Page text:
Citizen-soldier takes Guard to next level
Lt. Col. Tom Fisher is a fairly typical citizen-soldier with the Army National Guard, but he’s spent the past year preparing himself for something bigger, it seems.
He and his family recently returned to Mesa County after a year at the U.S. Army War College in Pennsylvania, the Army’s senior military education institution.
The barracks there date to pre-Revolutionary War times, and some of the military’s finest minds have learned strategic thinking, leadership strategies and lessons in military history at the school.
The college counts men such as Dwight Eisenhower, George Patton, Norman Schwarzkopf and Tommy Franks as graduates.
“It’s kind of unusual that a traditional guardsman … gets to go do this course full-time,” said Fisher, now a graduate in his own right.
Fisher’s been a “traditional” guardsman since graduating college in 1990 and serving 10 years in the Michigan guard and the last 12 in the Utah guard. He was deployed to the Winter Olympics in 2002 and did a tour in Iraq in 2004.
But the strategic leadership training at the college was something very different, he said.
The rigorous course aims to teach officers who are used to straight-forward operational assignments to think about problems in a more complex way. The ultimate goal is training students to provide advice to national commanders at places like CENTCOM or the Pentagon.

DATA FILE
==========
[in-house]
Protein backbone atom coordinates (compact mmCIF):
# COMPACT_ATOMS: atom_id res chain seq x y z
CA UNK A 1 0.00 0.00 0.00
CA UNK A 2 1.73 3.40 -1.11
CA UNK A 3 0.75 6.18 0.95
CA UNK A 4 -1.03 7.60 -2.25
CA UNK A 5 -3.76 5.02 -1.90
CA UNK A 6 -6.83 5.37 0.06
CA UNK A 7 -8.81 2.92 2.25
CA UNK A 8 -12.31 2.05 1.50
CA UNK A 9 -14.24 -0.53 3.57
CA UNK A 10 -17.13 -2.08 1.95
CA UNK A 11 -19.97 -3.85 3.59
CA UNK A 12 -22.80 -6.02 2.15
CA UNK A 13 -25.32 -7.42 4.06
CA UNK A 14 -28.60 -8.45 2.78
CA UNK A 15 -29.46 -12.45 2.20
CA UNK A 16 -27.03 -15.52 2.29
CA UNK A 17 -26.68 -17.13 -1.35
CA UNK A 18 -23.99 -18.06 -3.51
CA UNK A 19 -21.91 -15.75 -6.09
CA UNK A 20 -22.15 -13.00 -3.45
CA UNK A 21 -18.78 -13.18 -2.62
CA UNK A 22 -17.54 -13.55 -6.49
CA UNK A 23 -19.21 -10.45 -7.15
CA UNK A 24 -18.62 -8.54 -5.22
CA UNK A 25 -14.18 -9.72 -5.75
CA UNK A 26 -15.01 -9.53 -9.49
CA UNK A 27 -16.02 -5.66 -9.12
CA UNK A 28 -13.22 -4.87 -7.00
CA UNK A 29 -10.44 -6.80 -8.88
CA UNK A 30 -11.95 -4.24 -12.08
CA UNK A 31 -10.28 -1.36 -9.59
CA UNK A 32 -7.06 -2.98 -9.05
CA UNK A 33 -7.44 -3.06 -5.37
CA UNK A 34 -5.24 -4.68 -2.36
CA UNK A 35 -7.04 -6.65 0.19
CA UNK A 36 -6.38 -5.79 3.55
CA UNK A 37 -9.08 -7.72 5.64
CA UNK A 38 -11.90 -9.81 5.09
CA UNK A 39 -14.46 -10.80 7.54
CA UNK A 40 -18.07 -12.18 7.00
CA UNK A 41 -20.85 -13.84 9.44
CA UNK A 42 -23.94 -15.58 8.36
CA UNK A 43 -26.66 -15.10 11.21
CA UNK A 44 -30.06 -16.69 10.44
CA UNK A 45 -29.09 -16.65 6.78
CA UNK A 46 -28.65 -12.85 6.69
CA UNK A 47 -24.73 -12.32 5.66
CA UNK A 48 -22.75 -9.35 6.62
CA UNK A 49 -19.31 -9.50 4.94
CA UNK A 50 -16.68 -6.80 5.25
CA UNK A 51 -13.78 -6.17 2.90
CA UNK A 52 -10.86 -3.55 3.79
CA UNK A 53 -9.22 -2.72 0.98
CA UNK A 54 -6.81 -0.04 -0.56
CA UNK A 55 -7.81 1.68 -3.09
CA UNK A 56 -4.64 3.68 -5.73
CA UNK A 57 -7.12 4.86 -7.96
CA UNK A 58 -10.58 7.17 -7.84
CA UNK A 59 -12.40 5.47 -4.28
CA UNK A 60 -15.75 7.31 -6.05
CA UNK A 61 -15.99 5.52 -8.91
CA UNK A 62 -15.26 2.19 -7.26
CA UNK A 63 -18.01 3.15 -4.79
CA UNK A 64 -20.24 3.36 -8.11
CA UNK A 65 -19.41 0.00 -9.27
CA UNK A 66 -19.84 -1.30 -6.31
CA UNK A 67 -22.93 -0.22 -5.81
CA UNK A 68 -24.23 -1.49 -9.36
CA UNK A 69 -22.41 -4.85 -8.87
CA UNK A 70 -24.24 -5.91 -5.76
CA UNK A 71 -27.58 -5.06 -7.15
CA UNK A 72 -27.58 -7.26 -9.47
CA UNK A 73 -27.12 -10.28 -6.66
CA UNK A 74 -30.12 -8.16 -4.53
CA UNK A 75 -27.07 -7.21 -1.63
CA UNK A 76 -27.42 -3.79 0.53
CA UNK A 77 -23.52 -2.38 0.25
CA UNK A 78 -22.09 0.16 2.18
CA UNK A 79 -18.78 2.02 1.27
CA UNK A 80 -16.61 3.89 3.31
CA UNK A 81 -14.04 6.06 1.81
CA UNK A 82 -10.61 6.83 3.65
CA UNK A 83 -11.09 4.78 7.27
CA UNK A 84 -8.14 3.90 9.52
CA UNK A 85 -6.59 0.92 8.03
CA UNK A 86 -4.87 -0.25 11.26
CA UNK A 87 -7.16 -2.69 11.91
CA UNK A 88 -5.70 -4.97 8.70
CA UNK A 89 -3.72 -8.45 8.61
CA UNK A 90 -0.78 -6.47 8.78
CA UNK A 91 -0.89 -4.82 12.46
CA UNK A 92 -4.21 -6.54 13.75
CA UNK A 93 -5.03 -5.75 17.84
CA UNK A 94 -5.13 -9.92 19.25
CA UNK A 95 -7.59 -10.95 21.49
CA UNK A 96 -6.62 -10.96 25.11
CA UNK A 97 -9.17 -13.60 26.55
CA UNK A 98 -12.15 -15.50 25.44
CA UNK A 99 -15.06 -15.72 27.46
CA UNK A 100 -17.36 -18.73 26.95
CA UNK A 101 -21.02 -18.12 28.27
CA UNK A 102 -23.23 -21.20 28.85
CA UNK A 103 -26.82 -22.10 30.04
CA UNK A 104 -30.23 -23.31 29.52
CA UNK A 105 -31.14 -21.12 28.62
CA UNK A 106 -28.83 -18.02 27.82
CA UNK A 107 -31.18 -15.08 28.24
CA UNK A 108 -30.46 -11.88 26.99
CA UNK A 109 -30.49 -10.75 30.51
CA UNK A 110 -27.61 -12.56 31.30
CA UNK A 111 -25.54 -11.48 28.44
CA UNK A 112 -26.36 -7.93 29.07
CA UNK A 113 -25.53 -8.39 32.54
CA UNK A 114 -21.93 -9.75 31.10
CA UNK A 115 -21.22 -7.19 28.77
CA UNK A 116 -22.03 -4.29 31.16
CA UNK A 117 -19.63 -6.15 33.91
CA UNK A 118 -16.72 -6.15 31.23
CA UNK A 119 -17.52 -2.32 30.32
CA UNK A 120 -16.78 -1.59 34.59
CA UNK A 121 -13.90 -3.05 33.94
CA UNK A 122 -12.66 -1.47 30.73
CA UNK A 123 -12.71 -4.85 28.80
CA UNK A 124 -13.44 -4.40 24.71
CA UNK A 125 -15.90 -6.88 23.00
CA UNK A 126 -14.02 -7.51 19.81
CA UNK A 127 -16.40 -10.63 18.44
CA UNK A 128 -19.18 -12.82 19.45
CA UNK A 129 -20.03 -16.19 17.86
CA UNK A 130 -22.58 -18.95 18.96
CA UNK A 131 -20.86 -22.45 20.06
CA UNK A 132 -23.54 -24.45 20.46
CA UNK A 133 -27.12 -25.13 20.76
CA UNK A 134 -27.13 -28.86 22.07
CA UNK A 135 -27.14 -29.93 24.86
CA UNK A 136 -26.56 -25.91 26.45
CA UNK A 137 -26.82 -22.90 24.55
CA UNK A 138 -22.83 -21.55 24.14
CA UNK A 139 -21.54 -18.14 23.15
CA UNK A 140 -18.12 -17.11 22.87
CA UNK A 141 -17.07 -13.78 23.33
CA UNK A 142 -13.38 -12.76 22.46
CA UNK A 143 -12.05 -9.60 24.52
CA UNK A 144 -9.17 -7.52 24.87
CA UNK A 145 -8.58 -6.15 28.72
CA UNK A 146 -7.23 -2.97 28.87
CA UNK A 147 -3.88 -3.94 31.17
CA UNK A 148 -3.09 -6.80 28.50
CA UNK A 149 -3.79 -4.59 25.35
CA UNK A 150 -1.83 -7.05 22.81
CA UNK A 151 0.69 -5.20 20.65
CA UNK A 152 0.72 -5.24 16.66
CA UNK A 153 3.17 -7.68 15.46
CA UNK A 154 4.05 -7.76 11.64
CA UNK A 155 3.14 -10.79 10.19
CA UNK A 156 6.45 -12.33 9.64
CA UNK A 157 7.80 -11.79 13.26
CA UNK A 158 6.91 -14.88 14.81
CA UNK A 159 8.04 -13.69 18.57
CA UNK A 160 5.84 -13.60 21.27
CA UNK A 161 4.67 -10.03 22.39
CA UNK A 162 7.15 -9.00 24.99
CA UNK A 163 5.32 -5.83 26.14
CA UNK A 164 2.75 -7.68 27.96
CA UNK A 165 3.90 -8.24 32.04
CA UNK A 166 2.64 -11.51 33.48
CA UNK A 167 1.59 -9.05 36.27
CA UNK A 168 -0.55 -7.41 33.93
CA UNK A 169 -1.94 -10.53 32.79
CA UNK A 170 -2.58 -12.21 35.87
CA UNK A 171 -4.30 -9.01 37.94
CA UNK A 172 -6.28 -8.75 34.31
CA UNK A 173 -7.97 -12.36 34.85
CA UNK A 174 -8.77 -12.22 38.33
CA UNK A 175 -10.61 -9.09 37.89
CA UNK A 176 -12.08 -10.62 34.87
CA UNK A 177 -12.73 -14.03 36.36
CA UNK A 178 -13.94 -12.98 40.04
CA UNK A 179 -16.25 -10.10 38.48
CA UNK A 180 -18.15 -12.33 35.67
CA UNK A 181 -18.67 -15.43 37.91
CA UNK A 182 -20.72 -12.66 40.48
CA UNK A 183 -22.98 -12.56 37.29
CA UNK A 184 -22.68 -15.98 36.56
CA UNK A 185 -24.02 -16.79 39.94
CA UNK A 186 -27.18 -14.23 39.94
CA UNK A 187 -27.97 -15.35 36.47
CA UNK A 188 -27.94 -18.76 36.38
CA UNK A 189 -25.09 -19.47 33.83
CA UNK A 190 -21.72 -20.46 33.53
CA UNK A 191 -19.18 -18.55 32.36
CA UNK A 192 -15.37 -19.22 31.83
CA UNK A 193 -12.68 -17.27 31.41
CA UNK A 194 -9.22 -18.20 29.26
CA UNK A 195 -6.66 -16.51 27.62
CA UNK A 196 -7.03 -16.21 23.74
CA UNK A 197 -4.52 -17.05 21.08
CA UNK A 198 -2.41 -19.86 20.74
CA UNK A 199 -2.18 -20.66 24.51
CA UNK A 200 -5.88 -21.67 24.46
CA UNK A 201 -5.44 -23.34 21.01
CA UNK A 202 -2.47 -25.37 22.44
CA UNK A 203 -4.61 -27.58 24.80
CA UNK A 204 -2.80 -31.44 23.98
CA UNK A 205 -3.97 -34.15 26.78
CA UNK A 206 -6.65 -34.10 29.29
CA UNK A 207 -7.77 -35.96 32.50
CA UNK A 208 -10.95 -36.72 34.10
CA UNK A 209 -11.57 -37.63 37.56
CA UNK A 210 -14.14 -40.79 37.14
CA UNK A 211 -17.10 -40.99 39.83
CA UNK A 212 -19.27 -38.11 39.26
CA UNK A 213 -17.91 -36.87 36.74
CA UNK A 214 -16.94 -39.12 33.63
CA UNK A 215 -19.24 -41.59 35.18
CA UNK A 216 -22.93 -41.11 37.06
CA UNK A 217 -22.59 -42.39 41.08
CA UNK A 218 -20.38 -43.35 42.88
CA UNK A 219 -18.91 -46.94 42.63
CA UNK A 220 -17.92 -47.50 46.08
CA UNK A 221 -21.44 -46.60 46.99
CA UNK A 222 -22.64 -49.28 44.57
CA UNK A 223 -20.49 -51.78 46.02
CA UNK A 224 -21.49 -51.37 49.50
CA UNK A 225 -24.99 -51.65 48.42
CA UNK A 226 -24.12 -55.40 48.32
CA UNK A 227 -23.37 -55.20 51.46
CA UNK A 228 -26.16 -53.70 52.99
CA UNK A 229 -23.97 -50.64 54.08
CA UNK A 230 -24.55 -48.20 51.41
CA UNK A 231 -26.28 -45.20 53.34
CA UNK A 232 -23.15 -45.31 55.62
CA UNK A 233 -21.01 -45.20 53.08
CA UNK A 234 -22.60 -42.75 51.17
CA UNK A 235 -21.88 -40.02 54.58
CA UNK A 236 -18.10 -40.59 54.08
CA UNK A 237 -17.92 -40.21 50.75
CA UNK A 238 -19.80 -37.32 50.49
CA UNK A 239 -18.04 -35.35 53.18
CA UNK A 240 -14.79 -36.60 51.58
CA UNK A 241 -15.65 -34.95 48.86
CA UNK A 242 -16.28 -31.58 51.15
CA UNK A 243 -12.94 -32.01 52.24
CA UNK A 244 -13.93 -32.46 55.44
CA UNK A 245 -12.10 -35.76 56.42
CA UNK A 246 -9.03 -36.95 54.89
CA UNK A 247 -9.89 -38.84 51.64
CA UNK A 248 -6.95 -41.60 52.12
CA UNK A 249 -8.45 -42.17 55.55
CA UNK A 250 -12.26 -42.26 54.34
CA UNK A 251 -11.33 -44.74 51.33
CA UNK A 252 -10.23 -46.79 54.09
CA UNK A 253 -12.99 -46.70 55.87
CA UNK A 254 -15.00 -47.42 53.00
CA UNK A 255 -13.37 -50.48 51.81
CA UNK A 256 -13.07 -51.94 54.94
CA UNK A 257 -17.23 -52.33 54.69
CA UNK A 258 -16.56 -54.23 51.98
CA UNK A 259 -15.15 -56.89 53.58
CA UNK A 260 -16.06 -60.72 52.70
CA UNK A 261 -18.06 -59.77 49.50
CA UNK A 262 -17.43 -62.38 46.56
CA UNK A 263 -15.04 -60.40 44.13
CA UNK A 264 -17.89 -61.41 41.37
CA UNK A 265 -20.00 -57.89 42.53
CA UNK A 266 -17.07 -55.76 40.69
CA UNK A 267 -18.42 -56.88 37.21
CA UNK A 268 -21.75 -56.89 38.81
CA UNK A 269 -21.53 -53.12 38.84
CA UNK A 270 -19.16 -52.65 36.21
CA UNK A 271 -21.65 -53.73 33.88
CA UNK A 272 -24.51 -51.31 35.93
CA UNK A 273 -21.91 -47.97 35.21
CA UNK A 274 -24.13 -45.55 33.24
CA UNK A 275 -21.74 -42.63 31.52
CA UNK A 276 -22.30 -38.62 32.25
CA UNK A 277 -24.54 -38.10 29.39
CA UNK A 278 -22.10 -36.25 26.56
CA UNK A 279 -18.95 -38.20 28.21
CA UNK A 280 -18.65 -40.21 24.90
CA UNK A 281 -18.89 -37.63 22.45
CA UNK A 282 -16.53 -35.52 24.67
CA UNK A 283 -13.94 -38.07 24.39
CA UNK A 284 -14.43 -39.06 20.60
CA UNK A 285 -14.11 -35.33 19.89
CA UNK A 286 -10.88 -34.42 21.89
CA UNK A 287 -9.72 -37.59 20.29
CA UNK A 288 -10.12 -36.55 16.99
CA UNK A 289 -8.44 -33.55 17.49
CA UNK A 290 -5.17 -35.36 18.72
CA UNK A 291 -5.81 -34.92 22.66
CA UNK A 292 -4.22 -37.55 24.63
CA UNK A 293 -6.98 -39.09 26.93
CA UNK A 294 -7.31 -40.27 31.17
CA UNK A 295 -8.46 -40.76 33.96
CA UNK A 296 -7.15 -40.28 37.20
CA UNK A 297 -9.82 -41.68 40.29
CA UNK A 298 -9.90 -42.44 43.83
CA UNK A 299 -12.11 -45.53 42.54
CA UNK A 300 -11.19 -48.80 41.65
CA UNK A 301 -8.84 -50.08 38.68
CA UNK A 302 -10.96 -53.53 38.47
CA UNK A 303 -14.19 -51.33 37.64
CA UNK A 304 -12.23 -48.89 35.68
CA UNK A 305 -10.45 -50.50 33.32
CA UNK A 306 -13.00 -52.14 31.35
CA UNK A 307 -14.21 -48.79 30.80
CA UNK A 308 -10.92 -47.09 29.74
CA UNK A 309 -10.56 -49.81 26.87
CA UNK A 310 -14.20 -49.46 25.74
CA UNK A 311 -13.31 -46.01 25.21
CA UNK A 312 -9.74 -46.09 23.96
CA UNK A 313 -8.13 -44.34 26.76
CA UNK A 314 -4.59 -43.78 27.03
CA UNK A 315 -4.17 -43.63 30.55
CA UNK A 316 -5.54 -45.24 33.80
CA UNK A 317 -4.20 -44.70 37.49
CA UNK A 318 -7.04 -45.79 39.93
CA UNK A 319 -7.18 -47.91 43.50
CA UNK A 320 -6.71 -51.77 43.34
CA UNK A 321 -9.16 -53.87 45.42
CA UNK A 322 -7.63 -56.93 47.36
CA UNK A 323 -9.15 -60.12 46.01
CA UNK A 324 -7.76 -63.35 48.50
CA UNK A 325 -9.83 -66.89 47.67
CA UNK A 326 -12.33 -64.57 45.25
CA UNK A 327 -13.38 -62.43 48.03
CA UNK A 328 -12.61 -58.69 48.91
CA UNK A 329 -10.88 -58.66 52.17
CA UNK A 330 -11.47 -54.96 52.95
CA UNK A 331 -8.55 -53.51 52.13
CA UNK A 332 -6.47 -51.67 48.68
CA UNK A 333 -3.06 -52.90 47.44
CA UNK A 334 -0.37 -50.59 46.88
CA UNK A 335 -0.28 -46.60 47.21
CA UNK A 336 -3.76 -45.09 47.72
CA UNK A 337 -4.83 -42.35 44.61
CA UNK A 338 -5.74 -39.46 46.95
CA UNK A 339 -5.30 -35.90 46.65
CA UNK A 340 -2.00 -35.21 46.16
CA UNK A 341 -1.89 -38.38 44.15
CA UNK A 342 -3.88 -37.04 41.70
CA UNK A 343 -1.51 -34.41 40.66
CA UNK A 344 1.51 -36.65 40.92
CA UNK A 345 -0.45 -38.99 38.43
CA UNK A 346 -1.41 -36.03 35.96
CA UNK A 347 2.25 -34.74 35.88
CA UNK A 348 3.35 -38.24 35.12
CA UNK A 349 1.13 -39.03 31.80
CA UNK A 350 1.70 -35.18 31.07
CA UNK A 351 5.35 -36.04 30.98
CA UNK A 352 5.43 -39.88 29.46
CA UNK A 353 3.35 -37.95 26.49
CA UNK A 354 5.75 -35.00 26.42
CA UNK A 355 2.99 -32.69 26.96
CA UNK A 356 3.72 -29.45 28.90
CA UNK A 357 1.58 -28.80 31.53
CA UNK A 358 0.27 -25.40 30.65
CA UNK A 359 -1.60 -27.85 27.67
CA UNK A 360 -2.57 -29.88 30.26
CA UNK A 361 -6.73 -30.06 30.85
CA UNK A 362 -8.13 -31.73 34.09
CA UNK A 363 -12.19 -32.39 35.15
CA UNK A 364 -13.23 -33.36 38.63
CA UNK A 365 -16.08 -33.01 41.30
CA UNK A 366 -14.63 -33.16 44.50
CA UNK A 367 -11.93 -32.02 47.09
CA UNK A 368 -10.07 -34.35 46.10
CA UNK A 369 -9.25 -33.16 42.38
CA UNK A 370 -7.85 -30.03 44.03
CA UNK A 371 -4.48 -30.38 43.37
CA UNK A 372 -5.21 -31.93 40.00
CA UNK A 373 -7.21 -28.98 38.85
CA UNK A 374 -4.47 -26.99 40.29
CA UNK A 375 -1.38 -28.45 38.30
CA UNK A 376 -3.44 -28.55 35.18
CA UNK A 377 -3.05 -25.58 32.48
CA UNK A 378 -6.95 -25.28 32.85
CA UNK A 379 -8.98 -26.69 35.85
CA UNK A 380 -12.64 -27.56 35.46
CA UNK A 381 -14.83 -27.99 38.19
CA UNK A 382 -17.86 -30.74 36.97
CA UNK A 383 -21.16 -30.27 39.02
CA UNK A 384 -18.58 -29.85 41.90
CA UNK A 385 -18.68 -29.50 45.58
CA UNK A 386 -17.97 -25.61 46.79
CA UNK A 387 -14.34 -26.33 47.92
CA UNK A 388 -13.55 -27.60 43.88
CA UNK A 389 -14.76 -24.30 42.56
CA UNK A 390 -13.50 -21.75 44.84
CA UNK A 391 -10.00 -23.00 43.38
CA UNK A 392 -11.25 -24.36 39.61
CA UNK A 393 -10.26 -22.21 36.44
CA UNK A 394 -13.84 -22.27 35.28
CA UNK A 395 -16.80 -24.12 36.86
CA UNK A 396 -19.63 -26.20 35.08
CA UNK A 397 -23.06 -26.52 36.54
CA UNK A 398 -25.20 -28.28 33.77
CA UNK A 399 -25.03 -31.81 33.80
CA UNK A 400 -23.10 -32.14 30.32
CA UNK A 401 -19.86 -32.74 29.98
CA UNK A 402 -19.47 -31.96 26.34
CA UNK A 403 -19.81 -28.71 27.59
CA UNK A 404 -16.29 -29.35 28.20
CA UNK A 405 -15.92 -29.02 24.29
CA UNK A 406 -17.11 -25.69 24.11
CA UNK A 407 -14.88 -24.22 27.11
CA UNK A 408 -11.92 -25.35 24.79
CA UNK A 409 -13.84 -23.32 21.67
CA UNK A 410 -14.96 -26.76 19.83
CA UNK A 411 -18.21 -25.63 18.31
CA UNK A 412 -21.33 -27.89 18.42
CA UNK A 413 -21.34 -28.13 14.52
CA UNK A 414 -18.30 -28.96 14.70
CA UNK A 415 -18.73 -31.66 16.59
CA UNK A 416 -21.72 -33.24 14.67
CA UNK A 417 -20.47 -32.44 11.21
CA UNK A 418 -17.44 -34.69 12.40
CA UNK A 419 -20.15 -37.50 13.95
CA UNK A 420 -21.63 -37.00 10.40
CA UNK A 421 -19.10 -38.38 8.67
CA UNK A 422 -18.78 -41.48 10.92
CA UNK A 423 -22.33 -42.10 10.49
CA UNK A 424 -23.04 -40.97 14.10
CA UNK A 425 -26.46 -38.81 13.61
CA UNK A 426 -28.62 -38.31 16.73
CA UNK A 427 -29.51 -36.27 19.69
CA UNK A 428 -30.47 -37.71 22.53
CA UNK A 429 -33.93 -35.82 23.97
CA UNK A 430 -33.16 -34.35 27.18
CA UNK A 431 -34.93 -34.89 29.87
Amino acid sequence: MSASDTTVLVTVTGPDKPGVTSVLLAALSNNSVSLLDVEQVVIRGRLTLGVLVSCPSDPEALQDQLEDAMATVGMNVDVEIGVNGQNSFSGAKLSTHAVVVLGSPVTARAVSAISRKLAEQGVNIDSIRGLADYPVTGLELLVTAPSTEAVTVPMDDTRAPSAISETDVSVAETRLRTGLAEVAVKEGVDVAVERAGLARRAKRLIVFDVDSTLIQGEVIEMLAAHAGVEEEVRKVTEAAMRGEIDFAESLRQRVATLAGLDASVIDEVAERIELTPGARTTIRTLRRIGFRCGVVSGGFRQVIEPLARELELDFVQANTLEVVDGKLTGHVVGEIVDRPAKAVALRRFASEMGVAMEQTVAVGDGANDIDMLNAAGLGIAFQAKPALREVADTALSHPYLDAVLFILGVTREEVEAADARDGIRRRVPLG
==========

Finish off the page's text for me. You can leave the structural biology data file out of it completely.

Graduates of the college often are advisers to the secretary of the army, secretary of defense, or the president himself.
“It takes a different kind of mindset. When you’re in jobs at the operational level, it’s more black-and-white,” Fisher said. “But when you get to the level where you’re dealing with other countries … there are never clear, simple answers to problems.”
To come up with those complex answers, studying officers begin with strategic thinking — breaking down their biases and opening their minds to new possibilities. The course then guides them into leadership study, backed with rigorous examination of warfare theory, both historic and modern.
More than 360 officers from across all branches of the U.S. military, as well as 69 countries, participated in the program this past year.
“Those relationships that you build, and the things that you learn from people of different experiences, I think was the most valuable part,” Fisher said.
Today, Fisher is applying his new master’s degree in strategic studies in his administrative job with Mesa County. He’s the county’s internal services director, overseeing human resources, information technology, purchasing and fleet operation.
He said one of the great benefits of guard service is “I can apply all of what I’ve learned to my job here in Mesa County.”
“The county has always been very supportive of my voluntary service, so when I came back, I could just walk right back into the organization,” Fisher said.
Fisher’s guard duty is evolving as well. On Aug. 18, he took command of the new 204th Maneuver Enhancement Brigade with the Utah Army National Guard.
His continuing pride in serving in the guard is evident.
“We’re serving the nation, we’re doing an important job, and we like doing it with the people we’re doing it with. That’s what it’s always come down to for me,” Fisher said.